The question whether or not the subject matter of a claim is inventive, is routinely determined by the so-called "problem-and-solution approach" (PSA) before the European Patent Office. European case law further teaches that the discovery of an unrecognized problem may give rise to patentable subject matter even in the case where the claimed solution is retrospectively trivial and in itself obvious (see T 2/83). However, the absence of a hint that there might be a problem does not provide proof for the existence of an unrecognized problem (T 252/10).
Presence or absence of an inventive step was, inter alia, the subject of lawsuits between Sandoz and Leo Pharmaceutical in several European states including the Netherlands regarding Leo Pharmaceuticals’ patent EP679154 directed to calcipotriol monohydrate. Calcipotriol is a vitamin D derivative that is effective against psoriasis, a hyperproliferative skin disease. An earlier patent of Leo Pharmaceuticals, EP227826, described an anhydrous form of calcipotriol. EP679154 is directed to the monohydrate of calcipotriol, a crystalline form which was not known and would have superior properties compared to anhydrous calcipotriol.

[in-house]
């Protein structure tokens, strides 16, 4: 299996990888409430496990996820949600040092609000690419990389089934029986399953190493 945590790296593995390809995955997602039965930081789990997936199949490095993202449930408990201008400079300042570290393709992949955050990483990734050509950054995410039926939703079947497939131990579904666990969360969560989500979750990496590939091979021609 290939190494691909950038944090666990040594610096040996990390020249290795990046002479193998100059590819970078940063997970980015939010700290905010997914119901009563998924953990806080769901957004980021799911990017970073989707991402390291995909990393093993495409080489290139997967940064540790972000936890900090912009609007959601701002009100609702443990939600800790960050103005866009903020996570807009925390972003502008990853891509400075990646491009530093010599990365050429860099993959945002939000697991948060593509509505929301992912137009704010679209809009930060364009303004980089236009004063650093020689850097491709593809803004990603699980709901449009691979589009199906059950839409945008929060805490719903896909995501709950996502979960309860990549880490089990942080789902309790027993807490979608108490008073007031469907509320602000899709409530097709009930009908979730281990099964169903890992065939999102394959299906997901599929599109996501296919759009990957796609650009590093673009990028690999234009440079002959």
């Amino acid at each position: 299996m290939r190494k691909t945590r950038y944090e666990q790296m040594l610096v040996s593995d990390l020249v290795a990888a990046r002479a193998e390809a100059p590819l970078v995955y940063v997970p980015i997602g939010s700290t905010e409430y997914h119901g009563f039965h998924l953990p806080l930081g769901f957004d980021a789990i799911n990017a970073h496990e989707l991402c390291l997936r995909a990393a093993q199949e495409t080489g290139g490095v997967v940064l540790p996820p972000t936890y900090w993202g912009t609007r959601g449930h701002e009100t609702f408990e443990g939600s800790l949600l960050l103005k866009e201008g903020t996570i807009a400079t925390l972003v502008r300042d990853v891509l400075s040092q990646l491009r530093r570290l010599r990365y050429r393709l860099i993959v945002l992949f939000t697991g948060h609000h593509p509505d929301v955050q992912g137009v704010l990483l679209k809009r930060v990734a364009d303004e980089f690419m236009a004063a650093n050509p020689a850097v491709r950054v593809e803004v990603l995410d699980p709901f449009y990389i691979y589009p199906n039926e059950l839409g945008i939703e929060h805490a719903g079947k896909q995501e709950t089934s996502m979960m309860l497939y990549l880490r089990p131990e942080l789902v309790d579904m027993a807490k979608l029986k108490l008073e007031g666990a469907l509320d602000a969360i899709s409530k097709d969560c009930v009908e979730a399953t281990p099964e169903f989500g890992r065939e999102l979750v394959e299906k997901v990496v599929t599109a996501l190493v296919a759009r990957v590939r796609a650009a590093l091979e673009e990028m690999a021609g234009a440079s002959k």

The Dutch entry of EP679154 was maintained in first Instance, but was rejected by the Court of Appeal in 2013. Using PSA, the Court decided that a skilled person would have been motivated to study other forms of calcipotriol for therapeutic applications. In addition, several documents would have indicated that monohydrous forms of vitamin D analogues might have improved properties, compared to anhydrous forms.
Leo Pharmaceuticals filed a cassation appeal to the Supreme Court. The main argument was that by taking the objective technical problem as a "starting point" in PSA, the Court of Appeal had not grasped that the skilled artisan might not have recognized the problem that was solved by the invention. Hence, the discovery of the unrecognized problem would be indicative of the presence of an inventive step.
The Supreme Court decided on 3 October 2014 that it is not relevant whether the objective technical problem to which the invention offers a solution, would have been recognized by the skilled artisan. What is relevant is whether the invention does not result from the state of the art in an obvious manner. With this remark, the Supreme Court dismissed Leo Pharmaceutical’s cassation appeal and endorsed the decision of the Appeal Court in which EP679154 is deemed to lack inventive step.